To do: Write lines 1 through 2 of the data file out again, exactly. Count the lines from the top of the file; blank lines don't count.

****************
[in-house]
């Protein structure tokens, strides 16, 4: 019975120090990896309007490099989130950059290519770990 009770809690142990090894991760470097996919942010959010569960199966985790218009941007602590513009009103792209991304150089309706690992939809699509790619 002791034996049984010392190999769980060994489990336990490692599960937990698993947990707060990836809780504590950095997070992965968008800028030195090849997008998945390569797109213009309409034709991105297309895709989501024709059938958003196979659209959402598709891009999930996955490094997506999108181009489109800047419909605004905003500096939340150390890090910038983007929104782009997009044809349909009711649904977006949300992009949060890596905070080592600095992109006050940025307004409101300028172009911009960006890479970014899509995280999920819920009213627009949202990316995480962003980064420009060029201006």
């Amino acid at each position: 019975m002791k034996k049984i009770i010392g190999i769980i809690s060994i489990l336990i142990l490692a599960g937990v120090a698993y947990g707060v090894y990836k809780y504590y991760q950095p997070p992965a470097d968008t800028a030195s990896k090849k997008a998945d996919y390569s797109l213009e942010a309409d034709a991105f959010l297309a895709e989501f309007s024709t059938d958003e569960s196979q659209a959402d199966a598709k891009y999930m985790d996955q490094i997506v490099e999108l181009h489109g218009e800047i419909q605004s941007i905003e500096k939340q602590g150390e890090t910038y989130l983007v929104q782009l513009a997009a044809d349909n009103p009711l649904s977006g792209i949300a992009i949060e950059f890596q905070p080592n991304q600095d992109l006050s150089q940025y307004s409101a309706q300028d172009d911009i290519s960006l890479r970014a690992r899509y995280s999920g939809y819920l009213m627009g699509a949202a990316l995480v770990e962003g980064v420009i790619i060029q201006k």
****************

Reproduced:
[in-house]
């Protein structure tokens, strides 16, 4: 019975120090990896309007490099989130950059290519770990 009770809690142990090894991760470097996919942010959010569960199966985790218009941007602590513009009103792209991304150089309706690992939809699509790619 002791034996049984010392190999769980060994489990336990490692599960937990698993947990707060990836809780504590950095997070992965968008800028030195090849997008998945390569797109213009309409034709991105297309895709989501024709059938958003196979659209959402598709891009999930996955490094997506999108181009489109800047419909605004905003500096939340150390890090910038983007929104782009997009044809349909009711649904977006949300992009949060890596905070080592600095992109006050940025307004409101300028172009911009960006890479970014899509995280999920819920009213627009949202990316995480962003980064420009060029201006």